Mayberry, baseball, birds, & Grub

So, I’ve had an exciting week. After realizing last week that I was way overscheduled and overstressed at work, I made a conscious effort to slow down my schedule this week. When I have an abnormal reaction to a normal situation, I know that its time for an adult time out.

My time out started on my day off Sunday, when the weather finally cooperated enough for me to go to baseball. After an almost solid two weeks of rain outs, it was nice to see the sun and support the local team. While there is a minor league team about an hour south of me, I took in a college game about 4 miles down the road, and I had a better time there than I did my last time at a minor league game. The kids are talented, it was great ball, and the atmosphere couldn’t be beat.

On Monday, I headed up to Lake Ontario hoping for some surfing. The waves were okay to kind of glide on, but not good surf like we had last year. Still, I enjoyed the water for most of the day, at least 6 hours. I also got pulled into a football game and some Frisbee.

The only snafu came around lunch time, when the scene was reminiscent of Hitchcock’s The Birds. I eat on the beach all the time, and the seagulls typically land around hoping for scraps. I had never seen them be aggressive as they were this past Monday.

If my lunch break was a newscast, the headline would have read, “Asshole Seagull Steals Hummus Pita.” I kid you not, these birds were not just hanging out begging for food per the usual seagull experience. I actually had one swoop down and steal hummus pita out of my hand. It was so cleverly orchestrated, it made Ocean’s Eleven look like child’s play. Luckily, my apples, raisins, pickles, and everything else was safe. The taking of hummus pita was conducted with stealth swat-like precision.

While I work nights, and very much prefer working nights, I am actually home three evenings this week. While unusual, it is a welcome change every once in awhile.

My favorite classic TV channel that I get on bunny ears has ramped up showings of Mayberry in the nighttime line up. That means I have three nights this week that I am home to see both Mayberry and Happy Days.

If I could slow down my life to a state of perfection resembling a sitcom, I would love to live in the world of Mayberry. Baseball, surfing, and Mayberry are the things summer nights (and days) are made for.

Finally, I went out to dinner tonight for the first time since being diagnosed with my autoimmune disorder. Eating out with 4 food allergies and an autoimmune disorder is nearly impossible. Anytime I eat prepared food, I run a risk of cross-contamination, if not an all-out reaction.

I had passed by this new restaurant for a few weeks now, that advertises as paleo (whatever that is), vegan, and allergy friendly, so I decided to stop. I usually pick vegan items because it knocks out half of my food allergies, so I only have to check for the other two.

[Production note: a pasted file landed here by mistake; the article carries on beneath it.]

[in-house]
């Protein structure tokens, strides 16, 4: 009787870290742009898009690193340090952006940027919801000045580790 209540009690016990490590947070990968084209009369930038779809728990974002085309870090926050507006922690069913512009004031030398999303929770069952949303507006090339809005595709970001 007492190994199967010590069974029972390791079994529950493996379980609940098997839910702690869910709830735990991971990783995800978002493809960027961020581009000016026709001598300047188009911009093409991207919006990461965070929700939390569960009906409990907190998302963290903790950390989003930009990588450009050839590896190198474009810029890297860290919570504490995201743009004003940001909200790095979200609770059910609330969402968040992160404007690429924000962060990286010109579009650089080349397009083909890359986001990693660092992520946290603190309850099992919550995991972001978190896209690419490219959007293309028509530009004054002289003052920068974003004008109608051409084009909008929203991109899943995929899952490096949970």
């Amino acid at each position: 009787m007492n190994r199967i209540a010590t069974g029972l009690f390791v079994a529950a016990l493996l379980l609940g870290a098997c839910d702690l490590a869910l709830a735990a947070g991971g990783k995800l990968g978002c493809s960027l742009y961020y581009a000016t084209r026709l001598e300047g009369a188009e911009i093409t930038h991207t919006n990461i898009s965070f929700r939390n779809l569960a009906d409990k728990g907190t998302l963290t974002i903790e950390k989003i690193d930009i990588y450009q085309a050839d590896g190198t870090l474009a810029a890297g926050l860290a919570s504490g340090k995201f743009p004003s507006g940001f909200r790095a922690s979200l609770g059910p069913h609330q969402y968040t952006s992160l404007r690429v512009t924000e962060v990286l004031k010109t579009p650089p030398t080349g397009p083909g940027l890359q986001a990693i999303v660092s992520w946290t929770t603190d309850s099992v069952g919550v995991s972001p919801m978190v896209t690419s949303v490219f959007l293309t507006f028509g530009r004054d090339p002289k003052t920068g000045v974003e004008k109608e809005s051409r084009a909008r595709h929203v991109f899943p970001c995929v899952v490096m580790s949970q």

To my delight, not only was the menu easy to navigate with a surprising abundance of options given my allergies, but the staff was able to handle my warning label without batting a eye.

Normally when I want to eat out in a restaurant, it becomes this huge production. As soon as staff find out I have food allergies, the manager gets called over, numerous servers and cooks start running around; its chaos. I appreciate the extra effort in taking precautions that I don’t die, but it just makes eating out embarrassing, so I rarely do so.

The staff at Grubs tonight wrote them all down, nodded like they get this all the time (which maybe they do, because they are the ONLY restaurant I have EVER seen that advertises as allergy friendly), and delivered my food, only noting one substitution due to my allergies. Said substitution was presented in the nicest manner: We know you couldn’t have X, so we gave you some of our homemade Y. It was delicious.

My meal was even prepared in a designated “top 8 free” cooking area, so I am pretty sure this was my first experience eating out having a significantly reduced risk of cross-contamination. If only every restaurant could handle food allergies this way.

While my journey in rewinding real slow has primarily been about minimalism, reducing possessions, and focusing on life priorities, it is also important to remember to slow down our time.

Spend time doing what we truly love to reduce stress levels, ensure happiness, and be more productive in our daily lives and at work. I’m sure I have been much more pleasant to work with this week than I was last week now that I have made a conscious effort to slow down. I don’t know about you, but I do better at work when I make the effort to take care of myself.

How can you take care of yourself this week? What does your version of Mayberry look like?

Strong Currents

Today was the first day this season that we have not had an epic storm on my day off, so I was determined to take my wetsuit north to walk the board. It is only 45 degrees out today (in the middle of June!), so anyone who dares to surf in this has got to be pretty diehard.